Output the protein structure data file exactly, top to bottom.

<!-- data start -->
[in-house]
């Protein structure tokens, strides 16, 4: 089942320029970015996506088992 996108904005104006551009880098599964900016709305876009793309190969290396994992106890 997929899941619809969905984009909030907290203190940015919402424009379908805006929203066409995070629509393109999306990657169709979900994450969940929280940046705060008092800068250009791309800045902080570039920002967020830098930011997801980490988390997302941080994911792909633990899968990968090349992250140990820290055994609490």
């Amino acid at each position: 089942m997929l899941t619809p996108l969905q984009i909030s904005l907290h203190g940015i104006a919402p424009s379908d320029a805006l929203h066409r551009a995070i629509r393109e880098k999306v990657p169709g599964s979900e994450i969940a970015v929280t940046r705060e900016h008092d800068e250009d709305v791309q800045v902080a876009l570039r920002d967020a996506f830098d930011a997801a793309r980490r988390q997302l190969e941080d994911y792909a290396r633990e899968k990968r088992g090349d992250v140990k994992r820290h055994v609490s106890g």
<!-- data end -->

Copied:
[in-house]
């Protein structure tokens, strides 16, 4: 089942320029970015996506088992 996108904005104006551009880098599964900016709305876009793309190969290396994992106890 997929899941619809969905984009909030907290203190940015919402424009379908805006929203066409995070629509393109999306990657169709979900994450969940929280940046705060008092800068250009791309800045902080570039920002967020830098930011997801980490988390997302941080994911792909633990899968990968090349992250140990820290055994609490």
């Amino acid at each position: 089942m997929l899941t619809p996108l969905q984009i909030s904005l907290h203190g940015i104006a919402p424009s379908d320029a805006l929203h066409r551009a995070i629509r393109e880098k999306v990657p169709g599964s979900e994450i969940a970015v929280t940046r705060e900016h008092d800068e250009d709305v791309q800045v902080a876009l570039r920002d967020a996506f830098d930011a997801a793309r980490r988390q997302l190969e941080d994911y792909a290396r633990e899968k990968r088992g090349d992250v140990k994992r820290h055994v609490s106890g």